I actually had a great post prepared for yesterday, but I decided to go to visit WeKache in Milwaukee for the weekend, so that never got done.
So, yesterday was Valentine’s Day. I’ve never been a huge Valentine’s Day person, but I acknowledge its existence, and it seems like most of the world does the same. This year, however, everyone went batshit insane over Valentine’s Day. On Friday, one of my classmates said that he and his wife had booked dinner for Valentine’s Day over a month in advance. I thought he was just being silly, but oh my lord, there was absolutely nowhere to eat dinner that night. I think that coupled with a weekend, especially a Saturday night, made people more susceptible to eating out. After we called a few places that ended up having two-hour-long waits, we decided to go a nearby mall and try our luck. It was already 9:30 PM, and PF Chang’s had a 90 minute wait. They did say that bar seating was open, first come first serve. Stupidly, we didn’t wait nor put down our names, and went to try Maggiano’s at the other end of the mall instead, to find the exact same story, minus the bar seating. WeKache wanted to phone it in and just go home and cook something, but I wanted to go back to PF Chang’s and try for bar seating. We got back and the wait was still that long, but eventually we got a table and a more-than-decent meal. The only thing they were out of was the banana spring rolls, so we went for chocolate cake for dessert instead. We shared tofu lettuce wraps that were to die for, I had the Hunan fish, and WeKache had the beef and broccoli. Adding a coconut cooler (for him) and a sangria (for me) led to a ridiculous check of $60, but we tipped generously since our poor waiter had been dealing with a crazy crowd and the food was good and didn’t take that long to arrive, comparatively.
Today, we slept in, had brunch at WeKache’s place, then headed out through the snow (yes, it snowed) to Starbucks to get some work done, after which we would get dinner. After reading 120 pages for Indian Theatre, I was checking my email and suddenly realized that I had bought tickets for Zap Mama at Memorial Union, for tonight at 8.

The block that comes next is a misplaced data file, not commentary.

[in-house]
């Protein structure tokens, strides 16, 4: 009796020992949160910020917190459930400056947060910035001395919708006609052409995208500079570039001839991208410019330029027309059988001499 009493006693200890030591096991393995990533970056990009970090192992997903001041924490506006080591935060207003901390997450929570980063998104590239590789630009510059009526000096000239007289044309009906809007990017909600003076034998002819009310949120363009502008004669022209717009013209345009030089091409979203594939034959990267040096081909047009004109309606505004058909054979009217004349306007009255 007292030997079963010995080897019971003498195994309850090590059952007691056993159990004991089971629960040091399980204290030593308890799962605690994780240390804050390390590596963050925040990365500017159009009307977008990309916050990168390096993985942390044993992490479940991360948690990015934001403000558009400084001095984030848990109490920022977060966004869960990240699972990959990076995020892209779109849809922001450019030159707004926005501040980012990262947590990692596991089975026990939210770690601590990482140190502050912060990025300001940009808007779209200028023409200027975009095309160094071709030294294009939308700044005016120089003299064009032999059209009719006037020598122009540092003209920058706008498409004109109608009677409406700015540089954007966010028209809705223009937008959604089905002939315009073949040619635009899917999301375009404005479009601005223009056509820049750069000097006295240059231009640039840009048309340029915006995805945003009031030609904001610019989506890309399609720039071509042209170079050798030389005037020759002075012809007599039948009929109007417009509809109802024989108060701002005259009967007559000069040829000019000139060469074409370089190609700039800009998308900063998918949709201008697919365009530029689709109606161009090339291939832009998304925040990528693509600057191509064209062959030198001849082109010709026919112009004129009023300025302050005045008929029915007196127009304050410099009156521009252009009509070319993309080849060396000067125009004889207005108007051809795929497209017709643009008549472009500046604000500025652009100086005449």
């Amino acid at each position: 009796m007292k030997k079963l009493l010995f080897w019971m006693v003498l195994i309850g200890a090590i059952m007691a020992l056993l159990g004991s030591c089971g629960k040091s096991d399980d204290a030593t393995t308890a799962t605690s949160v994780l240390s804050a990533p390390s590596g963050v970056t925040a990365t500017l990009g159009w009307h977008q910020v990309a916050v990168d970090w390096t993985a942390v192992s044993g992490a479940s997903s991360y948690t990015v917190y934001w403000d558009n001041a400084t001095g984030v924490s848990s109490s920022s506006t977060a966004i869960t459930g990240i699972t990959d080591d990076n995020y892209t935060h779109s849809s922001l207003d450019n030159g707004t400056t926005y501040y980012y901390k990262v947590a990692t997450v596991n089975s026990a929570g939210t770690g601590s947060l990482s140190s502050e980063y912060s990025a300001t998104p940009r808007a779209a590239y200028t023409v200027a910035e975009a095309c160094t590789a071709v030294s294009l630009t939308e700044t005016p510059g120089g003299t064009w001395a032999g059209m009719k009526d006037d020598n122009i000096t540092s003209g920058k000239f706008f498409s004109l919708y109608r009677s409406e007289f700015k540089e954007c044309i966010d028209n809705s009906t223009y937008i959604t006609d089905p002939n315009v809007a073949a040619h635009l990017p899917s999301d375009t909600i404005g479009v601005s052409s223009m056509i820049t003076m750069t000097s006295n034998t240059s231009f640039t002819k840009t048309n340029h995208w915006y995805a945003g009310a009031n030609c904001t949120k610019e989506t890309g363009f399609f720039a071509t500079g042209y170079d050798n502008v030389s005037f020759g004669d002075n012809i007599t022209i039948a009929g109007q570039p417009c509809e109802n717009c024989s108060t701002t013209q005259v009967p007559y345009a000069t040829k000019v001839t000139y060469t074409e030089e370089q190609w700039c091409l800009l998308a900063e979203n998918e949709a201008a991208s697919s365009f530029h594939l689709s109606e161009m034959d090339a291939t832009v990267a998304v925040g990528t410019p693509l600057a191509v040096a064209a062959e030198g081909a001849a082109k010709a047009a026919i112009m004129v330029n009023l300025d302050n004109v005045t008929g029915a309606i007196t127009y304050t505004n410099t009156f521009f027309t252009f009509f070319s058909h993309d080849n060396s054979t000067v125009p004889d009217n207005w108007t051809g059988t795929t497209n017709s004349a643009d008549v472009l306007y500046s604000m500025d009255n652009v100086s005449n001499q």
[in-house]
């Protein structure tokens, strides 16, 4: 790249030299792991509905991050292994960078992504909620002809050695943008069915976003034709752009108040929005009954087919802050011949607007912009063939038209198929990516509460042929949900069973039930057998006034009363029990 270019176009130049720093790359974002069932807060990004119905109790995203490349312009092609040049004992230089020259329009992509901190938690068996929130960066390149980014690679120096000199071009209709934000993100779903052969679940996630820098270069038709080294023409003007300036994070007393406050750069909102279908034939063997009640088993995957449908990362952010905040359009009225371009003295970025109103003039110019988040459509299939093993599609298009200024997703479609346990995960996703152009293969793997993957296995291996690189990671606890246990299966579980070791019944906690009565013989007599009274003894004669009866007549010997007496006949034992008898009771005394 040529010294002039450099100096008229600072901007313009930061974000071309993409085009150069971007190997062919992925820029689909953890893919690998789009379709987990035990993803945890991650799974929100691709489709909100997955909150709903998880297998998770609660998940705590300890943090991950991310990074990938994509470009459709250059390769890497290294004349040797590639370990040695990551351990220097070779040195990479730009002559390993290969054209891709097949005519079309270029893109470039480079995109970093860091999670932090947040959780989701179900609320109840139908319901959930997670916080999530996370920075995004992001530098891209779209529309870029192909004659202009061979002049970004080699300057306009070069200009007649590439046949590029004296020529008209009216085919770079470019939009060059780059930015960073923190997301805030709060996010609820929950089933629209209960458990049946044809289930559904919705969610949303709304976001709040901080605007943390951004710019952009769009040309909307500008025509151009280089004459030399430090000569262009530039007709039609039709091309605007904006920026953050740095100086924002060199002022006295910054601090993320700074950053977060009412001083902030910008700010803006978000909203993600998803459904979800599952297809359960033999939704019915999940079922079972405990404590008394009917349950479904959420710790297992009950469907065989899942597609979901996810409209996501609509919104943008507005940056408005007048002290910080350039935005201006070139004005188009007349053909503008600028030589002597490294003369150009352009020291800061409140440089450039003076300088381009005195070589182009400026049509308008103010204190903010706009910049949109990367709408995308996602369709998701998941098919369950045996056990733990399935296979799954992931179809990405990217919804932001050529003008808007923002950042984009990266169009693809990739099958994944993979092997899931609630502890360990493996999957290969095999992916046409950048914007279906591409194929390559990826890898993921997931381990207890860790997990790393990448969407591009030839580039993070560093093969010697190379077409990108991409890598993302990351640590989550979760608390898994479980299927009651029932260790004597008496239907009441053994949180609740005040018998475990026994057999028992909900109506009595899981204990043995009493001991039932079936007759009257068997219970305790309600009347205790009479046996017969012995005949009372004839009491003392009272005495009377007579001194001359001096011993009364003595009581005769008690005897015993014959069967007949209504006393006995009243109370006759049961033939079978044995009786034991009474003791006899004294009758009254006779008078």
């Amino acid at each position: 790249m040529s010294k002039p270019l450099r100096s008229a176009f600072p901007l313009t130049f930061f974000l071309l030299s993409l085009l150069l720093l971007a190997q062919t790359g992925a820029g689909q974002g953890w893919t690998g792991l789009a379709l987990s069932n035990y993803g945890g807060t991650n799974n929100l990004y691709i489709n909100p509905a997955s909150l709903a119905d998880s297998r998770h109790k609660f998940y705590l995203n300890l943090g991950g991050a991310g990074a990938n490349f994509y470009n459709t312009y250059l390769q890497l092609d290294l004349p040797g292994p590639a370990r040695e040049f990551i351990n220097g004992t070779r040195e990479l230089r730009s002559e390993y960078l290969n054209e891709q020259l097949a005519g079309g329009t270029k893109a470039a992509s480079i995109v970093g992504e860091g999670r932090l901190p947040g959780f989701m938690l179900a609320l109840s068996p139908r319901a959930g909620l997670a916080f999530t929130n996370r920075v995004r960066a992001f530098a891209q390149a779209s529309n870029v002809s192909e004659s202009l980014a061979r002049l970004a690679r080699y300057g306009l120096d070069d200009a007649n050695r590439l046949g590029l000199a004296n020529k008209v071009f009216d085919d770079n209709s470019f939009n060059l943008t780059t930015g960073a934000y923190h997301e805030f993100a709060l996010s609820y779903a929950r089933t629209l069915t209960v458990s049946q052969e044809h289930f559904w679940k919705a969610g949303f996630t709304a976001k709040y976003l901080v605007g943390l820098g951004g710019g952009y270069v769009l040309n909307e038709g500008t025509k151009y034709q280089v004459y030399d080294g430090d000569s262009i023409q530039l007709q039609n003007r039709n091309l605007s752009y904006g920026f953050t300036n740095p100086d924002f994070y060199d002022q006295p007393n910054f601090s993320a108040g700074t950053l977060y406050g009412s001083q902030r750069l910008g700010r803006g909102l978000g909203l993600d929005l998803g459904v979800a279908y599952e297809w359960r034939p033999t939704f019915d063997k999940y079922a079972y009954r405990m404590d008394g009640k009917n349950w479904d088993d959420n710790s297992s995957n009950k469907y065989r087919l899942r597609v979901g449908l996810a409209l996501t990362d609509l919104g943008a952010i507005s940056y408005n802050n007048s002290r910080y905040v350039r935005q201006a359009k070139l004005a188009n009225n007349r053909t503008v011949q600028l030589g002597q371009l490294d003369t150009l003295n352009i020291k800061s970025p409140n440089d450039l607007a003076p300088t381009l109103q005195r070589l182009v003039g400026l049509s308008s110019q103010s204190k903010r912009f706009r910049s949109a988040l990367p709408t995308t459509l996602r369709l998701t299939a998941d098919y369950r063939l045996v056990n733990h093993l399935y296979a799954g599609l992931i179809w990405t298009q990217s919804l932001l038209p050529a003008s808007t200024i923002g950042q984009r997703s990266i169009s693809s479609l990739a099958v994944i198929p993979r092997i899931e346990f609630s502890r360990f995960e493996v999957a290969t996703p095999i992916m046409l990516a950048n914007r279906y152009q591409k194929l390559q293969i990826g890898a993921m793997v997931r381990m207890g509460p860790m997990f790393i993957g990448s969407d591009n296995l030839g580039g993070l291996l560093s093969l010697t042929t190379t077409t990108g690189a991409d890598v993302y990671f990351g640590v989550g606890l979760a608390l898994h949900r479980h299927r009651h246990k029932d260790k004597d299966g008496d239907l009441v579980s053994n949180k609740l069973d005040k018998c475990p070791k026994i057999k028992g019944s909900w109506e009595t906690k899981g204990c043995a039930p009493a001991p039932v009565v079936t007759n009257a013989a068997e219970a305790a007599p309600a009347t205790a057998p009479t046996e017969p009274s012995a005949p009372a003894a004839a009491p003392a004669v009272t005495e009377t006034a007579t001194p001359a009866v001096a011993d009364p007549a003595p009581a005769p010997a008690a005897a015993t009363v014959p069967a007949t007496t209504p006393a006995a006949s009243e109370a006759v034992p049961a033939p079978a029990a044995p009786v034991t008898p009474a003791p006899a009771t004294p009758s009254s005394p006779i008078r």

It was 5.
After a minor freak-out on my part, we packed up, jumped in the car, and went to one of the restaurants we called the night before, a place I have been dying to go to, called The Safe House. They were considerably less busy than the previous night when we called, and we were only 12 minutes away, so we went.
The Safe House is a spy-themed restaurant in a building called “International Exports Ltd.” After parking and saying “heyyy!” to the sculpture of The Fonz on the nearby Riverwalk, we headed inside a tiny room, where a woman asked us for the password. I gave it my best shot, but of course I was wrong, so she told us to put our backs against the wall. Fortunately, at that moment, a handyman walked in, and the woman pressed a button, opening a swinging bookcase that led to the entrance. Ever the rule-breaker, WeKache walked in behind him even though he wasn’t supposed to, while I stayed and answered the woman’s question of when the Berlin Wall was built (1961, on my third try, which impressed her) and she opened the bookcase for me. Behind the bookcase was a short mirrored hall, at the end of which, a wall opened, revealing the interior of the restaurant.